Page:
If you’re on Twitter, you probably know Mikki Kendall as Karnythia, one of those people who can manage incisive social commentary in 140-character chunks. You may not have read her fiction, though. You should do that.
I killed a man when I was 13. Not on purpose or nothing. But he still died. Mama went over to see about Mrs. Johnson’s new baby after church, and I stayed home because I had a cold coming on. Mama is real particular about sick people and babies, so I didn’t even ask if I could go visiting. Daddy went out fishing with my brothers, and after I got out of my church clothes I stretched out on the porch swing with a book. It was good too, all about pirates and buried treasure. It was a hot day, sunny, but not too bad if you were sitting in the shade. The breeze was blowing just right over Mama’s little flower garden, and it felt so good to sit there with the screen keeping the bugs out and the cool in, while I nibbled on a slice of cake.
Our house wasn’t fancy exactly, but Daddy was always good with his hands and my uncles all knew a fair bit about building because that was how they earned their money instead of farming like Daddy. So when Mama wanted something added onto the house they come over and do it for her. Folks said she was spoiled and I would be too since we were both the only girls in a family full of men. I don’t know about spoiled, but I was almost always happy. Daddy could grow anything he wanted no matter how bad it might be doing for somebody else, and Mama knew about taking care of sick folks and delivering babies. Folks always needed something and always had something to trade if they didn’t have cash money.
I don’t know how long I was out there, but I was just getting to the end of my book when I heard somebody’s Model T rattling away. The road up to the house was longer than most, but it sounded like the car was coming on fast so I got up real quick and slipped in the house. Mama says that people shouldn’t be able to just walk up on us, at least not without us looking like we came from somebody, and we’re going somewhere. So I took off the raggedy overalls I had on, and put on a dress and a pair of shoes.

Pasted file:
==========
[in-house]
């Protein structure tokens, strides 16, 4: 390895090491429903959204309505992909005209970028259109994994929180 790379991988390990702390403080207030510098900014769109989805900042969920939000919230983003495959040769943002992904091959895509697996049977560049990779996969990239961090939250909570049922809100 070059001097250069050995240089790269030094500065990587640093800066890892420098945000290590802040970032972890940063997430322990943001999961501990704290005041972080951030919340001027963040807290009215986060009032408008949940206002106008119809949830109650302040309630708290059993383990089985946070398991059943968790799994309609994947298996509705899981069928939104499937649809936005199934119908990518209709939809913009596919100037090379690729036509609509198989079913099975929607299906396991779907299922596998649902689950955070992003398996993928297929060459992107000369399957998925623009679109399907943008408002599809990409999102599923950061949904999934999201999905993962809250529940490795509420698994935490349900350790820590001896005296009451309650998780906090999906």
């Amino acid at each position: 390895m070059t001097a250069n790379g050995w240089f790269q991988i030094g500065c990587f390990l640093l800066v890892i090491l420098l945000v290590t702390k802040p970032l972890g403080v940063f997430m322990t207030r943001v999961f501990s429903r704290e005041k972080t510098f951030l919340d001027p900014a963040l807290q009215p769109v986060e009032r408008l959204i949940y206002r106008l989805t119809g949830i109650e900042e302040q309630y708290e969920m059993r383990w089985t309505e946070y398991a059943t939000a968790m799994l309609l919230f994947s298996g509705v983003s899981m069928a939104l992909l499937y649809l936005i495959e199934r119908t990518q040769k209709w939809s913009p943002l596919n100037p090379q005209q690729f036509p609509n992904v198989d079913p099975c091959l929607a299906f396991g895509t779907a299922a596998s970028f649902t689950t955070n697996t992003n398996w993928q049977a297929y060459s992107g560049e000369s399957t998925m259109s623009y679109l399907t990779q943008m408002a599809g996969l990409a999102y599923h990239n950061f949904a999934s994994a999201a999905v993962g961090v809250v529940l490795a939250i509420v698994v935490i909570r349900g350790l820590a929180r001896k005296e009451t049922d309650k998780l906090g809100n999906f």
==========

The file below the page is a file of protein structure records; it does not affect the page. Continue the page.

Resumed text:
Mama made most of my clothes in those days, sometimes dyeing them for me so I wouldn’t be wearing the same thing as all the other girls who got their goods at the mercantile in town. My dress that day was dark blue, with a little black flower pattern worked into it. It didn’t fit like it used to. Mama kept threatening to pass it on to someone else, but I loved it so that she said I could keep it until she had time to make me a new one.
Some white man knocked on the door a few minutes later. He was bigger than my mama’s biggest brother, Uncle John, but not as big as my Daddy and wearing a shiny gray Sunday suit and a funny looking white hat. He even had on shiny shoes, like a woman would wear to church if she wanted to get talked about for a month of Sundays. He had a face like a skinned hog, all wet and red looking, but meaty. And he had too many teeth in his mouth. Looked like he was one of them bad salesmen that I heard people complaining about whenever we stayed late after church and the adults would forget that us kids were listening. He was grinning and yammering away before I even got to the door good.
“How are you today young lady? You looking mighty prosperous on this Sunday afternoon aren’t you?” Up close he smelled like he bathed in cologne, but not in a good way. More like perfume over funk.
He had his hand on the door knob like he was about to pull on it, and I stared at his hand until it dropped. I can’t rightly fight, but my eyes make people think they don’t want to fight me. My brothers are the only exception and even they don’t fight me to hurt me, just to teach me how to defend myself. Daddy says my eyes are just a darker brown than most people have ever seen, and Mama says I have eyes like her great-grandmother who was a conjure doctor down in New Orleans. I don’t know which one of them is right, but most people don’t like my eyes because they’re so black they look like two holes punched in my face. At least that’s how Ms. Viola at the church describes them, and she’s been all the way to London and back so I figure she knows best.
“Can I help you?” It’s my best grown up voice, and I can see him looking me up and down when I use it. I can’t help but cross my arms across my chest when his eyes linger on it. I can see what Mama meant about my dress being too snug to wear out in the street.